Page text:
Bike-sharing continues to climb, according to figures released by Ofo, one of the handful of bike-share companies that has set up shop in Dallas.
Ofo began service in Dallas in early November, and its users have ridden more than 100,000 miles.
In December, the number of trips increased by more than 50 percent and January was better yet, with nearly 75 percent growth, even during the cold snap.
Statistics from Ofo mirror those of other bike-share companies in that the majority of trips — nearly 70 percent — start or end near a transit stop (light rail or bus) in Dallas.
This number is significantly higher than other cities Ofo serves such as Washington, D.C. and Seattle, where that number is closer to half.
The company has partnered with DART to place its yellow bikes near rail stations in downtown Dallas, plus Mockingbird Station, and two stops in Plano — about 10 stops, total.
As part of an overall city-wide promotion, the bikes are free through the month of February; the company is still mulling its plans for March.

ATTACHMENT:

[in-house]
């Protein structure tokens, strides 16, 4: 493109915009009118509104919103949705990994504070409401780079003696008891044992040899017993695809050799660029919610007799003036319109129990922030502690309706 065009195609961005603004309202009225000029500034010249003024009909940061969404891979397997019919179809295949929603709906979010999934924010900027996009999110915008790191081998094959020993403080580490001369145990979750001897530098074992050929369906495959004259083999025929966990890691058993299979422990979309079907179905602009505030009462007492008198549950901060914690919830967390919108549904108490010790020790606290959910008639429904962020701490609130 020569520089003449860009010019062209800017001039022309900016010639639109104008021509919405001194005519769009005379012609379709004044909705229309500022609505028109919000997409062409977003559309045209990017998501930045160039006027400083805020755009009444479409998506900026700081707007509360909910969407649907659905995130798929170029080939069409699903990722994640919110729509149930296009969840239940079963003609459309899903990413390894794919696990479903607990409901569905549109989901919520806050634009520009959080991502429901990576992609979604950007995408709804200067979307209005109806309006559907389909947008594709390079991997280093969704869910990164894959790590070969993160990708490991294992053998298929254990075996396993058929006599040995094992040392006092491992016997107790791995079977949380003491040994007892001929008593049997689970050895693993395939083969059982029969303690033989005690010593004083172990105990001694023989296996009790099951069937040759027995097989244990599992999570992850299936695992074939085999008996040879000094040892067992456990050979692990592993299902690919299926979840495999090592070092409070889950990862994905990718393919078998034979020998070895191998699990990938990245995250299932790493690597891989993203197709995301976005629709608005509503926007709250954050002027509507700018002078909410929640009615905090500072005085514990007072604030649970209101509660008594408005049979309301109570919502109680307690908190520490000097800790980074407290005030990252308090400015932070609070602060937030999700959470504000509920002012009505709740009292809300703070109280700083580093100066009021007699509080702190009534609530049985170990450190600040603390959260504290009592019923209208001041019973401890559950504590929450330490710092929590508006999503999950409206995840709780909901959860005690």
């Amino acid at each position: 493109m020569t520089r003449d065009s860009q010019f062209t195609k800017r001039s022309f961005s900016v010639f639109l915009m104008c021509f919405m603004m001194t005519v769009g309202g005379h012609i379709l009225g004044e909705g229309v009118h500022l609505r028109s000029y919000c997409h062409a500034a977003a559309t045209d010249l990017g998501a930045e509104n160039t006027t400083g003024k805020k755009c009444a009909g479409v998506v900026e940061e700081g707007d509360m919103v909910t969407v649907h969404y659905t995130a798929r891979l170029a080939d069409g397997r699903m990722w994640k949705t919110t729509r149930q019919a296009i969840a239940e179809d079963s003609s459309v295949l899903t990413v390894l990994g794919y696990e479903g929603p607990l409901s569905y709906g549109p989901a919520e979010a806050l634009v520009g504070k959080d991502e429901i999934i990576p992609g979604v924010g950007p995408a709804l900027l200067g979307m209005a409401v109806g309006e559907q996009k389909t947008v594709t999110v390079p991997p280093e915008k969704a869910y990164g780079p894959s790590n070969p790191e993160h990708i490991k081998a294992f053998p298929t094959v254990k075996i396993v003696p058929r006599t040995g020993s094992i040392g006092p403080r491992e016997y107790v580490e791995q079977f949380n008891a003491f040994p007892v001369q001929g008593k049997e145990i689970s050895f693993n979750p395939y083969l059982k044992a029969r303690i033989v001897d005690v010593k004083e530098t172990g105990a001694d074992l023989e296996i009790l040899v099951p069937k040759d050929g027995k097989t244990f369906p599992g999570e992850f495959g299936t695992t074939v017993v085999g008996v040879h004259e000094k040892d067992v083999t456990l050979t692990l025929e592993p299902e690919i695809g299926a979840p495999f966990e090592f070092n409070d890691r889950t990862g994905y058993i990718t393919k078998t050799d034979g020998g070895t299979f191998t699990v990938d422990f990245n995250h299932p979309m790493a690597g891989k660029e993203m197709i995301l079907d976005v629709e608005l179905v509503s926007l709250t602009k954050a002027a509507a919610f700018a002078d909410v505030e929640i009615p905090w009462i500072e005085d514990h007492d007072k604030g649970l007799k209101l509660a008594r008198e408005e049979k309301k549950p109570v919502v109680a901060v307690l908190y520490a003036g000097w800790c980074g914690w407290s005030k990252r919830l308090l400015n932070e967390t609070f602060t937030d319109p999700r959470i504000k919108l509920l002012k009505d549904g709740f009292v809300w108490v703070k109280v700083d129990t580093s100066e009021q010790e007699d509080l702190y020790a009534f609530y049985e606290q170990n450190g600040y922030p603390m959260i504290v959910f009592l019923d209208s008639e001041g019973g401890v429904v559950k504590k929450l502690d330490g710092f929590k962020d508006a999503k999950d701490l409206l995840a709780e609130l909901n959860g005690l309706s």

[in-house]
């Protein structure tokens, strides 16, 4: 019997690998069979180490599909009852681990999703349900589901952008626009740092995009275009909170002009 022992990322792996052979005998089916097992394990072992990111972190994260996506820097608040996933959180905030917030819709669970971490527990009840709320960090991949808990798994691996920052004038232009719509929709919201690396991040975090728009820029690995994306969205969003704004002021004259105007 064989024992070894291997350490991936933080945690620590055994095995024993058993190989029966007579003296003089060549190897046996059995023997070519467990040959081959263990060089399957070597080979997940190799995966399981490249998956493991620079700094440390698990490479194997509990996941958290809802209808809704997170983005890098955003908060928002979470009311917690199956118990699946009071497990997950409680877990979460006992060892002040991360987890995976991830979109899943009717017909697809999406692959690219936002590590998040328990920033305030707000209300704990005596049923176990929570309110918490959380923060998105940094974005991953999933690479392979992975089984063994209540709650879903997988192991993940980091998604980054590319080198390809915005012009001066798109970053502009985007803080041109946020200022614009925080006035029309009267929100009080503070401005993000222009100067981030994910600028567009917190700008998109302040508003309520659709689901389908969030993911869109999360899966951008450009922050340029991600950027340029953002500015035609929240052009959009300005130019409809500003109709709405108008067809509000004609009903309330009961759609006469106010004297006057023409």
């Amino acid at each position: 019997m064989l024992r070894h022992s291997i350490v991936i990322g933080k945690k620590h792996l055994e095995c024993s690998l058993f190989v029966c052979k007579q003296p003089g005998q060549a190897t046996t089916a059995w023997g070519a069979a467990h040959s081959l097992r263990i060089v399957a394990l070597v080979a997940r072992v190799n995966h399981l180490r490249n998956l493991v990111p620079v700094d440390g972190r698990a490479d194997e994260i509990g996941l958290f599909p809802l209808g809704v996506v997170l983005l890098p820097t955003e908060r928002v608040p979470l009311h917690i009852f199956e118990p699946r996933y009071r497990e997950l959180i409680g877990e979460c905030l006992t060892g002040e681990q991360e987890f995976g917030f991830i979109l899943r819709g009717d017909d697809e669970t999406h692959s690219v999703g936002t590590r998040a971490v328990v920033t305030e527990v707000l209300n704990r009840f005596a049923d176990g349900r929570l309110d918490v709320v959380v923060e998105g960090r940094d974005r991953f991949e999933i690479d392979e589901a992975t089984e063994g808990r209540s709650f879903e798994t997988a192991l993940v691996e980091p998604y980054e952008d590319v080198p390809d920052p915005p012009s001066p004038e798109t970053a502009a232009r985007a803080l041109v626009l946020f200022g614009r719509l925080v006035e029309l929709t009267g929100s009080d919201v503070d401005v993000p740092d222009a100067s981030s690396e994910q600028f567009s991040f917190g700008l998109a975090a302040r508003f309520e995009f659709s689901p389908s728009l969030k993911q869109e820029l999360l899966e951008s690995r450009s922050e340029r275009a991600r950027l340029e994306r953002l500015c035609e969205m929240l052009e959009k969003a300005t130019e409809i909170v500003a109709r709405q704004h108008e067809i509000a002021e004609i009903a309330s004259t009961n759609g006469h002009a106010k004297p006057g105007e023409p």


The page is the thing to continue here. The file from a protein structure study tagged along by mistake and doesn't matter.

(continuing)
"We had a meeting with Gary Thomas, the CEO of DART," says Everett Weiler, general manager of Ofo Dallas. "He's fascinated with bike sharing because we present a realistic solution for the first-mile last-mile problem.
"For people who might otherwise use public transportation, that last mile from a bus or train stop is an obstacle," he says. "It would take you another 30 minutes to walk it, but it's only 5 minutes on a bike. Bike-sharing opens the door to a brand new user."
Ofo is the company that partnered with Paul Quinn College and placed 50 bikes on campus for students to use for free. In less than a month, they've logged hundreds of trips.
The company has also tracked its bikes being ridden outside of the urban core, in areas that are traditionally underserved, IE southern Dallas, where 20 percent of Ofo's bike fleet is being utilized.
"We feel that's important, and we're doing what we can to be part of the mayor's Grow South initiative," Weiler says.